Other Laser Squad Week articles:
Laser Squad week – Retrospective
Laser Squad week – The 8-bit Versions
Laser Squad week – The 16-bit Versions
Laser Squad week – The Homebrew Missions
Laser Squad week – The Remakes

Notes and further Laser Squad goodness: – “A celebration of the greatest strategy game ever written.” A website about Laser Squad, naturally, with posts about gamers’ memories and news items. The website also features the homebrew missions for the Spectrum, along with downloads of the C64 and Spectrum game. A superb website by William Fraser which is home to a remake of the Spectrum version, which is playable in a browser. Also on here is an HTML version of the original instruction manual, a Java scenario editor, downloads (a downloadable version of the remake in Java form) and links to other Laser Squad related sites. (also mirrored here) Play Laser Squad in a browser…. Essentially, the first three scenarios available in browser format.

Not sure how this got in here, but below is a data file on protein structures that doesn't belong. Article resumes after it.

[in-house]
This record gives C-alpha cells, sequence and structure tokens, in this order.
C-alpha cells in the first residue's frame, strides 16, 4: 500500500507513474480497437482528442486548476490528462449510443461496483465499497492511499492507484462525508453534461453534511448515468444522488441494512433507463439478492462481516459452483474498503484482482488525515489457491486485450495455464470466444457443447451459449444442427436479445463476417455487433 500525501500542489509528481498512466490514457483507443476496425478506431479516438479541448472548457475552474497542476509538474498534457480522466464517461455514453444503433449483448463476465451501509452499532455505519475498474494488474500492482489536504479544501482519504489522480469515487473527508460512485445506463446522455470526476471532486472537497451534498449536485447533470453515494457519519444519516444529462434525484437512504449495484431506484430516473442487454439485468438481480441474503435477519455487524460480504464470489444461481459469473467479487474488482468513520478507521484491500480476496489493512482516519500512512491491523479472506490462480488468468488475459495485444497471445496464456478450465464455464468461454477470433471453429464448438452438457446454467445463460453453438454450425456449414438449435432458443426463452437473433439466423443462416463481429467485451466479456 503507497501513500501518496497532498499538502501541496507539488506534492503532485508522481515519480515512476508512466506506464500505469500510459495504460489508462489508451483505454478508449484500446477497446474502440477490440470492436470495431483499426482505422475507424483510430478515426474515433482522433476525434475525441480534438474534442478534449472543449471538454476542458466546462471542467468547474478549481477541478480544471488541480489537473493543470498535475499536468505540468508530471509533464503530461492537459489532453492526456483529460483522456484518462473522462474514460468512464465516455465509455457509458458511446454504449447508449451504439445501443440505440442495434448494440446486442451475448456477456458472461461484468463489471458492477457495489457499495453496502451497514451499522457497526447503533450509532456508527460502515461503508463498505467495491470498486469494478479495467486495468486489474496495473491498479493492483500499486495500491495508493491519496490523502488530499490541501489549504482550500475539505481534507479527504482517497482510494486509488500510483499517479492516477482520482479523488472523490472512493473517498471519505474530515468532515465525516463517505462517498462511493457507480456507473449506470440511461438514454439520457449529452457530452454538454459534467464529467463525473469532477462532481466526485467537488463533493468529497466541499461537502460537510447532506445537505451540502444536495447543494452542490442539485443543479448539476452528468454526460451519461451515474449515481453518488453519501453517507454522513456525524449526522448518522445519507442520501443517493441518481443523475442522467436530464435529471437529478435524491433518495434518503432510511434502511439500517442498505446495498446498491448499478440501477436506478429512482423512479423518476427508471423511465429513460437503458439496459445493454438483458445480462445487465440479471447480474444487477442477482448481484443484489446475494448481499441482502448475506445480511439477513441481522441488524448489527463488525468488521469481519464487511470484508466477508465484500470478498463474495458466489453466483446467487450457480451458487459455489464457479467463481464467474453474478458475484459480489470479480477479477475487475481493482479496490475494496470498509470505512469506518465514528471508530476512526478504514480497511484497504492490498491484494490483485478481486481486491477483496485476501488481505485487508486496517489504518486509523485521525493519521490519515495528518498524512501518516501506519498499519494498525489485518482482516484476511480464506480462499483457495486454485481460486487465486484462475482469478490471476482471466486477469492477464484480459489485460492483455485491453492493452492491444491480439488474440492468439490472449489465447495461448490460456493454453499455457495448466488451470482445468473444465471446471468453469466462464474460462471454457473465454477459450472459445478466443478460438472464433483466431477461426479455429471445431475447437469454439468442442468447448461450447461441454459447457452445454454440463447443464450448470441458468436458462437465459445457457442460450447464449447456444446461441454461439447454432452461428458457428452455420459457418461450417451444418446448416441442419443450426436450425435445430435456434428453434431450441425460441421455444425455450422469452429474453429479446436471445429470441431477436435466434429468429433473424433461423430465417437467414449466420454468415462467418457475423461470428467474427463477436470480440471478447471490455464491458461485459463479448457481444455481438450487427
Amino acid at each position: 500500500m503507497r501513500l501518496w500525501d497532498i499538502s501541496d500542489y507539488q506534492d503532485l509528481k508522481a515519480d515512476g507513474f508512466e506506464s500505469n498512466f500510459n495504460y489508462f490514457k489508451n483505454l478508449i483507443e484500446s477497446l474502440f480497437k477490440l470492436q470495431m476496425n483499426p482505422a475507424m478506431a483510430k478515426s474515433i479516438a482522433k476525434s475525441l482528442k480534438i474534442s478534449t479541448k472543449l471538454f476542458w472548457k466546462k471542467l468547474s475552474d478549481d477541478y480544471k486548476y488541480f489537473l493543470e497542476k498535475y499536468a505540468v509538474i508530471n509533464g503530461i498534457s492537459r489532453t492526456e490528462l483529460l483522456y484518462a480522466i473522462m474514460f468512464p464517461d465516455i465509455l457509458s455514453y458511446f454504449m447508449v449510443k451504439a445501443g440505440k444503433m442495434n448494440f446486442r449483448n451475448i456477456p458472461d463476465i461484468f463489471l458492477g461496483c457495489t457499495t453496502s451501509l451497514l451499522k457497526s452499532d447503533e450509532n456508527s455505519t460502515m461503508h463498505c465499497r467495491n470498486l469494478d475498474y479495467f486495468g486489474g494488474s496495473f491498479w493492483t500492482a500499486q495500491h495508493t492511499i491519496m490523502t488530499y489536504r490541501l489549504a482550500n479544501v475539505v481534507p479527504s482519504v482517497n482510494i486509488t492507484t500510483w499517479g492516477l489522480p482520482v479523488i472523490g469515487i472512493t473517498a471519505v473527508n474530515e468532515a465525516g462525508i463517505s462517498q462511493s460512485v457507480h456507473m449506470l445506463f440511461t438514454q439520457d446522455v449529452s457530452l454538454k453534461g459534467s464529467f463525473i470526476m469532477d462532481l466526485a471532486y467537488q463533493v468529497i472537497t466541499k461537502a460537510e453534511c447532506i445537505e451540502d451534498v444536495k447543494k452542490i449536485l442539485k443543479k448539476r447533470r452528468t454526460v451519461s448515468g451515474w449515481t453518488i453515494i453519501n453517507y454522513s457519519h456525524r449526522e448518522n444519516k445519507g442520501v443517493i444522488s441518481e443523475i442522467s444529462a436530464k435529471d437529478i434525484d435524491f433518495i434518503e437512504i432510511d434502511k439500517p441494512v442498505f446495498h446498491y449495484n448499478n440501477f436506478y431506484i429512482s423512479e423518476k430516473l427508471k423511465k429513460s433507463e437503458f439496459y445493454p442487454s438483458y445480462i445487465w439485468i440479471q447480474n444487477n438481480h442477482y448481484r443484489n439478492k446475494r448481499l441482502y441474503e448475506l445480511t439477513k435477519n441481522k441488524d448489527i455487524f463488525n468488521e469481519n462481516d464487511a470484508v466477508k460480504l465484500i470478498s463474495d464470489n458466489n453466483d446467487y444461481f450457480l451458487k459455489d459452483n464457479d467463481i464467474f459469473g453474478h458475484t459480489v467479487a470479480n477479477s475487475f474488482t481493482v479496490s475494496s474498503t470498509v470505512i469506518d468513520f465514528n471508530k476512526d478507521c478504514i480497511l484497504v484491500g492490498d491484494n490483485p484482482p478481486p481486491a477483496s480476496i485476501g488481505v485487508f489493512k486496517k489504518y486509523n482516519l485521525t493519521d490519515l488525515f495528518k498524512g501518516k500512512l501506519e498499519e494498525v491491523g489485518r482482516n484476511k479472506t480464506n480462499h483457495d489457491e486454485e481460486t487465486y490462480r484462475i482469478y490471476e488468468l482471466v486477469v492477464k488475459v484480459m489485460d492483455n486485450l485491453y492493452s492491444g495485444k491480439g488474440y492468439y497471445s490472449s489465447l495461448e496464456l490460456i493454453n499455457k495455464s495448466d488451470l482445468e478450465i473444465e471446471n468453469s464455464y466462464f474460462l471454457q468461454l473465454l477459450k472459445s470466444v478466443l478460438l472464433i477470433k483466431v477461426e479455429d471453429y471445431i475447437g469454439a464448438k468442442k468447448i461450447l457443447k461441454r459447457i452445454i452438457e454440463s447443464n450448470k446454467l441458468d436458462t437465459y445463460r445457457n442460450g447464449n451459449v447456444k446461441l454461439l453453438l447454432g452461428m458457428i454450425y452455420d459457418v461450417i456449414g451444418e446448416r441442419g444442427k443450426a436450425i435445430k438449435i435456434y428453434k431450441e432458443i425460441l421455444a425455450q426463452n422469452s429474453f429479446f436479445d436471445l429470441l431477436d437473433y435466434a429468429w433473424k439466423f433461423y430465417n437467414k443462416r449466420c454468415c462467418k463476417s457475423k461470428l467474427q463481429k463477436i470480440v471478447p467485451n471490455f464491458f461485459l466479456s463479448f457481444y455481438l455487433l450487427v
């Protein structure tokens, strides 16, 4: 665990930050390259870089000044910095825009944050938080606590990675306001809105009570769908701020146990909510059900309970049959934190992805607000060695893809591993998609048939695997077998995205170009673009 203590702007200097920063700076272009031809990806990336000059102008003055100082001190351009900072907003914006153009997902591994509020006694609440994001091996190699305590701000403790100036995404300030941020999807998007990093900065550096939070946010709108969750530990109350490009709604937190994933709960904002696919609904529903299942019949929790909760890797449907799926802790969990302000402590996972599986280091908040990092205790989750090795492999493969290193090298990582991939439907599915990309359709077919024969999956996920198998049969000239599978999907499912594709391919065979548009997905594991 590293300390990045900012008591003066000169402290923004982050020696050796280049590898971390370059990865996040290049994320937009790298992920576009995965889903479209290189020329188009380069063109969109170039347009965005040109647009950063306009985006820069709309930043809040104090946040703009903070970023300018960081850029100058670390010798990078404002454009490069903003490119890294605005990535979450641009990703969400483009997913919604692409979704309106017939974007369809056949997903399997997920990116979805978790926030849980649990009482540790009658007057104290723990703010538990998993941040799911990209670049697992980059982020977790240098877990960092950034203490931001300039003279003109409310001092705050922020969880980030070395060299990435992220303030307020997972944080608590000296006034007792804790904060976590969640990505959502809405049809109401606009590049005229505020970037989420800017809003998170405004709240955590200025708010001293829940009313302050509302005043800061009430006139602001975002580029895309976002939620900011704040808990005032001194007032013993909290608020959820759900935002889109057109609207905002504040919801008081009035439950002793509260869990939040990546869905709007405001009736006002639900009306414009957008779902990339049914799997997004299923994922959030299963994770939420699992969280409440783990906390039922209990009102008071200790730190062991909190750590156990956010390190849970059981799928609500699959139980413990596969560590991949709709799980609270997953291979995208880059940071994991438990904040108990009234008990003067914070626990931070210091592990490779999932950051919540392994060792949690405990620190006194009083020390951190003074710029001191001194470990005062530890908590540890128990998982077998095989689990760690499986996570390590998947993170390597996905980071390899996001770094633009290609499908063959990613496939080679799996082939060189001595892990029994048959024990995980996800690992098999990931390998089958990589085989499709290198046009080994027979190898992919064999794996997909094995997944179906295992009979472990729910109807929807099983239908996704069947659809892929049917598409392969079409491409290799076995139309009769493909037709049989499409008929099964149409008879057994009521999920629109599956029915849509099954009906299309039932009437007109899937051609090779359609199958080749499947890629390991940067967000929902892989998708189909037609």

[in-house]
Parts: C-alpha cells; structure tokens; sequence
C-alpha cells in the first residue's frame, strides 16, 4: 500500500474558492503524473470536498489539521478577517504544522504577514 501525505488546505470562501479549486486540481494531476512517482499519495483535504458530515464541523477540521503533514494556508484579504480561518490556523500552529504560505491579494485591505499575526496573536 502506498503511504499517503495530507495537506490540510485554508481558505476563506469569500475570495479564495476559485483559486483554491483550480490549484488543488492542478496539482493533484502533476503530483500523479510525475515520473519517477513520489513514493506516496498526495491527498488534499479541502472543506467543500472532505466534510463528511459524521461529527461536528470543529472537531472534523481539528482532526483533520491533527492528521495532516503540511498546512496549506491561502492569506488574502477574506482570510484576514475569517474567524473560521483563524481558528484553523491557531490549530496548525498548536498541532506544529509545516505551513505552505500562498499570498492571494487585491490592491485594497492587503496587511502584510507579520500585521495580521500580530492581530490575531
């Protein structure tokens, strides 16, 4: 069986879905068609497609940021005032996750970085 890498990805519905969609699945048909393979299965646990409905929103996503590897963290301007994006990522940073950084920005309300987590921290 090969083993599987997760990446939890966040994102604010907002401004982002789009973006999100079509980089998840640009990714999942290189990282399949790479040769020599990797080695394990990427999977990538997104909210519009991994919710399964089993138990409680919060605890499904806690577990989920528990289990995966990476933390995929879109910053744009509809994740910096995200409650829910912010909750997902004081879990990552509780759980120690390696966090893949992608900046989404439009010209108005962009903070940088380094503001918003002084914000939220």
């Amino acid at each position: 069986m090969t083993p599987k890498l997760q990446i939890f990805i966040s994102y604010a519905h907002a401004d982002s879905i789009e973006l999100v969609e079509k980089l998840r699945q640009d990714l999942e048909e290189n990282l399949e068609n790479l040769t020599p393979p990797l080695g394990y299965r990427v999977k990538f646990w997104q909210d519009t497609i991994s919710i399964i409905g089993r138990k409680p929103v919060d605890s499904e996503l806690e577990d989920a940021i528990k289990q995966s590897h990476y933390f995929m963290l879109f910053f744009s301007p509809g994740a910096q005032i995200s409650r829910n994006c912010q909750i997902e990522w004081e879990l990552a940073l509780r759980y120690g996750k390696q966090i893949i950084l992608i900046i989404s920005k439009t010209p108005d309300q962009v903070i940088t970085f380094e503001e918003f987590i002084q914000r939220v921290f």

Laser Squad Wikipedia entry A pretty good resource on the game. Someone called Nreive contributed to this article during 2007, so it must be good (smiles).

 Posted by at 6:29 pm
Jul 212011

As we continue our Laser Squad week, we take a look at the homebrew missions that have been developed for the Spectrum…

Those resourceful chaps from Russia have only created their very own scenarios for Laser Squad. 13 extra missions are known to exist, saved as mere Z80 files which can be loaded as a snapshot straight into a Spectrum emulator. The missions themselves range from fairy easy to rock hard and, despite the odd translation issues, the missions are very enjoyable. Here is a list of all known missions with a brief summary on some of the better ones. And if you fancy trying your hand at creating a Laser Squad scenario then head over to the World of Spectrum to get one of the level editors. Be warned, though, as the language is in Russian and will require a Spectrum emulator compatible with TR-DOS.

1) Mafia

2) Blue Planet